Robert F. Heimburger, Douglas C. Heimburger
  1. Vanderbilt Institute for Global Health, 2525 West End Avenue, Suite 750, Nashville, TN 37203-1738, USA

Correspondence Address:
Douglas C. Heimburger
Vanderbilt Institute for Global Health, 2525 West End Avenue, Suite 750, Nashville, TN 37203-1738, USA


Copyright: © 2013 Heimburger RF This is an open-access article distributed under the terms of the Creative Commons Attribution License, which permits unrestricted use, distribution, and reproduction in any medium, provided the original author and source are credited.

How to cite this article: Heimburger RF, Heimburger DC. Reflections on a career in neurosurgery. Surg Neurol Int 09-Jul-2013;4:89

How to cite this URL: Heimburger RF, Heimburger DC. Reflections on a career in neurosurgery. Surg Neurol Int 09-Jul-2013;4:89. Available from:

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Robert Heimburger recounts his career in neurosurgery, including some of the early years of modern neurosurgery and some of the contributions he made, particularly in the areas of early repair of myelomeningocele and spinal cord tethering, high-intensity focused ultrasound for the brain, stereotactic surgery, washing hair and scalps instead of shaving for cranial surgery, and neurosurgical consultation in Asian countries. Now aged 96, he continues to have a keen mind and thorough commitment to the profession that offered him a lifetime of inspiration and service.

Keywords: High-intensity focused ultrasound, history of neurosurgery, myelomeningocele, spinal cord tethering, stereotactic surgery


Robert F. “Bob” Heimburger, M.D., FACS was born in China in 1917, and his home was on the campus of Shantung Christian University (now Shandong University) in Tsinan (now Jinan), Shandong Province until his family returned to the US in 1934. He graduated from Drury College in Springfield, Missouri in 1939 and from the Vanderbilt University School of Medicine in March, 1943 (the first wartime accelerated medical school class). After completing 2 years of general surgery residency at Duke University, he was drafted to report for duty with the US Army. When the officer in charge of assigning newly arriving MDs learned that Bob had spent his last 6 months at Duke on the Neurosurgical Service, he said, “you are a neurosurgeon!” and confirmed a decision Bob was already making. Stationed at Mayo General Hospital in Galesburg, Illinois, Bob learned many neurosurgical procedures on the job, performing laminectomies for spinal cord decompression, cordotomies for pain, spinal nerve sections for spasticity, peripheral nerve repair procedures, and pressure sore repairs. He spent many days splicing nerves severed during World War II service, sometimes an arm in the morning and a leg in the afternoon, or vice versa. He frequently wished he could examine these brave men months or years later to see if there had been any return of function from the hours he had spent patiently getting their severed nerves′ ends back together.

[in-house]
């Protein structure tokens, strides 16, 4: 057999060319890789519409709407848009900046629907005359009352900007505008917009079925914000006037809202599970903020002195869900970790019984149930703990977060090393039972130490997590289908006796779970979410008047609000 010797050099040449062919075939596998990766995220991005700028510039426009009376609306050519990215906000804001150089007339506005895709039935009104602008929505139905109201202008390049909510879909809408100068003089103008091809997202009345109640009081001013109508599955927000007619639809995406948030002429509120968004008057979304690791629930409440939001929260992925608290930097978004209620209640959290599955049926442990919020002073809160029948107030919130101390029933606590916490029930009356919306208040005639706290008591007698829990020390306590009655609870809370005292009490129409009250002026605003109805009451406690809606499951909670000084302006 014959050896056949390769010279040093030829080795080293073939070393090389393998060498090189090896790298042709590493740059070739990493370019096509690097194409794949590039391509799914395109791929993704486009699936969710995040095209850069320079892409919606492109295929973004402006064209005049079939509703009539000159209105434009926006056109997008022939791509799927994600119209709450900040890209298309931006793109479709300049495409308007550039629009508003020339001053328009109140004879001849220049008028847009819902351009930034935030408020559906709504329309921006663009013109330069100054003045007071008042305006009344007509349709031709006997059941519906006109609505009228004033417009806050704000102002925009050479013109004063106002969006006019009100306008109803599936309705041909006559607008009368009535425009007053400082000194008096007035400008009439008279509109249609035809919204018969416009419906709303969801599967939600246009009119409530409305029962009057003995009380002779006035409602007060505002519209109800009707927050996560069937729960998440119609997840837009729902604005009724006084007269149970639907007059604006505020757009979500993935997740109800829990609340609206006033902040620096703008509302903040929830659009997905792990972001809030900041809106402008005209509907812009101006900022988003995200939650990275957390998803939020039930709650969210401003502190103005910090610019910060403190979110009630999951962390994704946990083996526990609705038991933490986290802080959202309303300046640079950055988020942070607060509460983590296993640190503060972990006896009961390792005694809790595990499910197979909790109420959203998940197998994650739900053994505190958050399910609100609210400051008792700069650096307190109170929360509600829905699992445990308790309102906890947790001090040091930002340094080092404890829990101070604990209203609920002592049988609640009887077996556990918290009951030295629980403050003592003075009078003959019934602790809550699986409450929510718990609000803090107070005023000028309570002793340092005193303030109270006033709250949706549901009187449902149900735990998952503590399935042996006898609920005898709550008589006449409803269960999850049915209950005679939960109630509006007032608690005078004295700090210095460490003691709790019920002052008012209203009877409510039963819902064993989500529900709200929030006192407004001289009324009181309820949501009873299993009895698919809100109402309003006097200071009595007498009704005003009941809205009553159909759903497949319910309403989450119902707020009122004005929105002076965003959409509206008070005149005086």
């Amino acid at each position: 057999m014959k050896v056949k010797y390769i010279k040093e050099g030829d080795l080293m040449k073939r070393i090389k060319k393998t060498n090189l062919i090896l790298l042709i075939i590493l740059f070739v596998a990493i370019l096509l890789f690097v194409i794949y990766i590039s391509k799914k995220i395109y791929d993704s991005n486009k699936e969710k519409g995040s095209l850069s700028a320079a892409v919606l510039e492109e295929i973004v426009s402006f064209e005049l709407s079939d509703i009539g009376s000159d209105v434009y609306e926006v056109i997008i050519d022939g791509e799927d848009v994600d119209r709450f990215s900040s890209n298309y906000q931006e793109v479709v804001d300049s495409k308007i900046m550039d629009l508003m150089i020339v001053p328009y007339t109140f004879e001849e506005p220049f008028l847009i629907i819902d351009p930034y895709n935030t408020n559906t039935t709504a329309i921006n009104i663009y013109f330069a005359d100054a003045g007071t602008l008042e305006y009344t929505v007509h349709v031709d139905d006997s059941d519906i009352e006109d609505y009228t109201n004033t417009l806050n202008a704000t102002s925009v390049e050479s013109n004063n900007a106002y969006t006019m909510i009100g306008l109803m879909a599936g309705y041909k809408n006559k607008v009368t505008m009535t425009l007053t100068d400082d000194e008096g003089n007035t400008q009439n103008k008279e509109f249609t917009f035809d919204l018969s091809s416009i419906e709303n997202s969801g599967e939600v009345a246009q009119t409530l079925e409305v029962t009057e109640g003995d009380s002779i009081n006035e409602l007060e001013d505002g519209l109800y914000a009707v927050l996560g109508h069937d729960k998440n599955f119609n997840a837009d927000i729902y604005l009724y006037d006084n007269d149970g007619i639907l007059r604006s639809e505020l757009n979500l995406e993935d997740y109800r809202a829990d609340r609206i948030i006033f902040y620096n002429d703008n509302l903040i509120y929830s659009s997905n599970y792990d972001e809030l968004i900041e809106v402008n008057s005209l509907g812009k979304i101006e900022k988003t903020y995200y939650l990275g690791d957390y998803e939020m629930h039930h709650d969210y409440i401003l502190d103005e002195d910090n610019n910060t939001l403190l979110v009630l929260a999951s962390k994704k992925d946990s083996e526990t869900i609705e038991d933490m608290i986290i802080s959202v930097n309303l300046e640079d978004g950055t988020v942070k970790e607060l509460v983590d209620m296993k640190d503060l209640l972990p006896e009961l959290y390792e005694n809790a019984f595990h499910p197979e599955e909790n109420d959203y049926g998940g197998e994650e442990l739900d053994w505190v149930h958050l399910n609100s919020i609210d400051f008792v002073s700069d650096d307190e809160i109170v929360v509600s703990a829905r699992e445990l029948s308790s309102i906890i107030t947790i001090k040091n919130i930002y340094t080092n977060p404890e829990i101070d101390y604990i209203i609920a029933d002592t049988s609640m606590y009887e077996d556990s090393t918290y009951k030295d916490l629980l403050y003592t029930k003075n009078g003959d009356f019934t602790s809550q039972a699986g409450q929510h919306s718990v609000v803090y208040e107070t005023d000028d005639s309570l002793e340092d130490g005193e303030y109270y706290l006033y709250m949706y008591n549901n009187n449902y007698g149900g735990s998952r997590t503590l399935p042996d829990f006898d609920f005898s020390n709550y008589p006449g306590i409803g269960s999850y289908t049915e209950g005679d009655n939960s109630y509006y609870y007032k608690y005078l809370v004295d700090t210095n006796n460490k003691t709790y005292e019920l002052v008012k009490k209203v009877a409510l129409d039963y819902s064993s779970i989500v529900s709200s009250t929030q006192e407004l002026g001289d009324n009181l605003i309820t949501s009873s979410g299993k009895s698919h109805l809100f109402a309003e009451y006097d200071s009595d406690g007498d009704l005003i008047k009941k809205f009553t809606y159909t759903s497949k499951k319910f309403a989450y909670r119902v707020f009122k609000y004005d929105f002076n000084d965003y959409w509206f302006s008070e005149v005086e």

Upon completing his Army duty, in 1946 Bob entered neurosurgery residency at Chicago Memorial Hospital, under Drs. Paul C. Bucy and Percival Bailey. Recognizing the value of his experience in the Army, the American Board of Neurological Surgery gave him a year’s credit toward neurosurgical board eligibility. In fact, he got far more hands-on surgical experience in the Army than he did during his 2 years of neurosurgery residency. Except for an emergency evacuation of a subdural hematoma while Dr. Bucy was out of town (Dr. Bailey told him on the phone “go ahead”) and an elective release of an ulnar nerve entrapment in which he was already quite experienced, Bob only assisted Bucy with surgeries. His 2 years of residency never afforded him the opportunity to perform surgeries himself. He had plans, and an impending National Institutes of Health grant, to conduct histopathology and neuropsychology research with Dr. Percival Bailey on patients undergoing brain surgery at Illinois Neuropsychiatric Institute . However, this changed when he was invited in 1948 to spend a few months at Indiana University Medical Center (IUMC) in Indianapolis, Indiana while the university sought a neurosurgeon to establish their Neurological Surgery Service and Residency Program. A few months turned into 40 years, as he was asked after a time to serve as the first director of the Division of Neurosurgery, a position he held until 1961. Although he spent the last years of his career, 1983-1988, at Chang Gung Memorial Hospital in Taipei, Taiwan, building additional neurosurgical capacity near the land of his birth, he maintained his faculty appointment at the Indiana University School of Medicine until he retired in 1988.

In this article, Bob Heimburger attempts to recount some of the early years of modern neurosurgery and some of the contributions he made. Now aged 96, he continues to have a keen mind and thorough commitment to the profession that offered him a lifetime of inspiration and service.